I actually did have a look at the MSCI course (Applied Psychology [Clinical], and I immediately was attracted towards it. However, sadly, I did not meet the entry requirements, as it requires all three "English, Maths and Science" to be at least a B grade.
    I had thought the BSc Psychology with a professional placement year course would be a nice substitute.
    But, I found other courses that offer more than this course - a masters and a placement.

    I do really like the nature that surrounds Plymouth to.

    What about Reading that is gripping me in right now is the connections the universities have. These connections will, for sure, make my life easier. Reading is right next to London to. Thinking about the clinics, and the convenience of Reading as a whole does give a relief.

    I do have a question about the professional placement: how much does a professional placement realistically matter?
    I had seen some entry requirements for doctorates that asks for experience that does not come from a placement.
    Would it not be infinitely better to find experience after I had received a masters?

    I must add that I have a lot of trust with my independent learning, which is why I value uni ratings a little less than most people.
    (I am also trying to find an answer to "does it matter where you get a degree" from someone that is qualified. Most answers I find seems to be answered from students)

    Again, thanks for the quick response!
    •  Official Rep
    Online

    10
    ReputationRep:
     Official Rep
    (Original post by CertifiedRaccoon)
    Hi,

    Thanks for the quick response.
    I actually did have a look at the MSCI course (Applied Psychology [Clinical], and I immediately was attracted towards it. However, sadly, I did not meet the entry requirements, as it requires all three "English, Maths and Science" to be at least a B grade.
    I had thought the BSc Psychology with a professional placement year course would be a nice substitute.
    But, I found other courses that offer more than this course - a masters and a placement.

    I do really like the nature that surrounds Plymouth to.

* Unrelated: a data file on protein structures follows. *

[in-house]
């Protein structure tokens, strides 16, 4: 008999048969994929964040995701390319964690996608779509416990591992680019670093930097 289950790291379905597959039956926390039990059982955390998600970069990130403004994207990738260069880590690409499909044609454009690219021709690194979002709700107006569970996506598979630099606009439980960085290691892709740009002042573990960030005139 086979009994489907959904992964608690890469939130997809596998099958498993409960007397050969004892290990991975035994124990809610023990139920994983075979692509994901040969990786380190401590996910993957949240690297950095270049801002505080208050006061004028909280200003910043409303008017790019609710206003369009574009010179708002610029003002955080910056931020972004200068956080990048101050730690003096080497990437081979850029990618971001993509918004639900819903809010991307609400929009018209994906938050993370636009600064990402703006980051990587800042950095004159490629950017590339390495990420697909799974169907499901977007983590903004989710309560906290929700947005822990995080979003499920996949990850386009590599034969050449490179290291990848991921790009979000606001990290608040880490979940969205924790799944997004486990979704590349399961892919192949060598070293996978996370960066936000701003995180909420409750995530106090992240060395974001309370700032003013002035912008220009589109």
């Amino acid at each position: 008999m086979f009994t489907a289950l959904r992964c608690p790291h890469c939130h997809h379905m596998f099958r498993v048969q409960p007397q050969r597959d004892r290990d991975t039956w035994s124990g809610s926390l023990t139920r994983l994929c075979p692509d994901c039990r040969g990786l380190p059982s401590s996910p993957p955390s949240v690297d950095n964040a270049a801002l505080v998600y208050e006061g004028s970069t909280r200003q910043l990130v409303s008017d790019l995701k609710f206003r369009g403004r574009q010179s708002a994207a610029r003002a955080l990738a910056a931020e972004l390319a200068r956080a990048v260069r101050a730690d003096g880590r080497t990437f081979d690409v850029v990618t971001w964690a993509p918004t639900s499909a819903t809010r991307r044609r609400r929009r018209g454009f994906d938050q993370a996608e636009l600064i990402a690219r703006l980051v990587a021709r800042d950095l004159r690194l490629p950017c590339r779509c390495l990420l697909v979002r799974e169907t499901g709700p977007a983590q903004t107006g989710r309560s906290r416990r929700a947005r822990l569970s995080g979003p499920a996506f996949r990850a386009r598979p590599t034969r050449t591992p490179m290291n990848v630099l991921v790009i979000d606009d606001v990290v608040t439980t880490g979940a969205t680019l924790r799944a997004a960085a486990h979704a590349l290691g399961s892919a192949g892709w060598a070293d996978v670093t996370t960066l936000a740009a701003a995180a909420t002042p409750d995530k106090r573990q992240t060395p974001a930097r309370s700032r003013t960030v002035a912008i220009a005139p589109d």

What about Reading that is gripping me in right now is the connections the universities have. These connections will, for sure, make my life easier. Reading is right next to London to. Thinking about the clinics, and the convenience of Reading as a whole does give a relief.

    I do have a question about the professional placement: how much does a professional placement realistically matter?
    I had seen some entry requirements for doctorates that asks for experience that does not come from a placement.
    Would it not be infinitely better to find experience after I had received a masters?

    I must add that I have a lot of trust with my independent learning, which is why I value uni ratings a little less than most people.
    (I am also trying to find an answer to "does it matter where you get a degree" from someone that is qualified. Most answers I find seems to be answered from students)

    Again, thanks for the quick response!
    Hi again,
    So, it is really understandable that the entry requirements do deter you from this course, it is really understandable as this course is different from most other courses. As this course skips Year 3 in favour of master's courses (sort of very complicated I can go into more detailed if required).

    Primarily I will entirely agree, Reading itself has a huge amount of connections both internally and externally, nationally and internationally meaning that in Psychology you are catered for from all fronts. This however does not mean you can not find them elsewhere, you are right though, it does make things easier.

    So with the placement I view it as offering two core benefits
    1) It helps you gain experience in a field you *may* want to go into upon graduation - this almost gives you a test run of what you could do in terms of Research, Clinical experiences etc. Meaning that if at the end of the placement you decide never again will I want to work in that field then you have lost less than in the real work
    2) You gain a huge amount of skills, contacts and foundation from working in industry. You can gain only so much from an academic learning environment and there reaches a stage where no matter how much you learn about Psychological Treatments, Neuroscience, Specific Conditions (etc, etc, etc), you will never understand them until you bring them into a real life situation.

    So for me, placements offer you a chance to explore, connect and develop you understanding of the *real* world.

    So. Doctorates.
    Given you are considering the D.Clin.Psy there are a few interesting points to make surrounding this:
    1) Competition - competition for these programs is EXTREMELY High, meaning that only once you have a few years under your belt can you really get a chance to advance onto one - however apply as often as you can!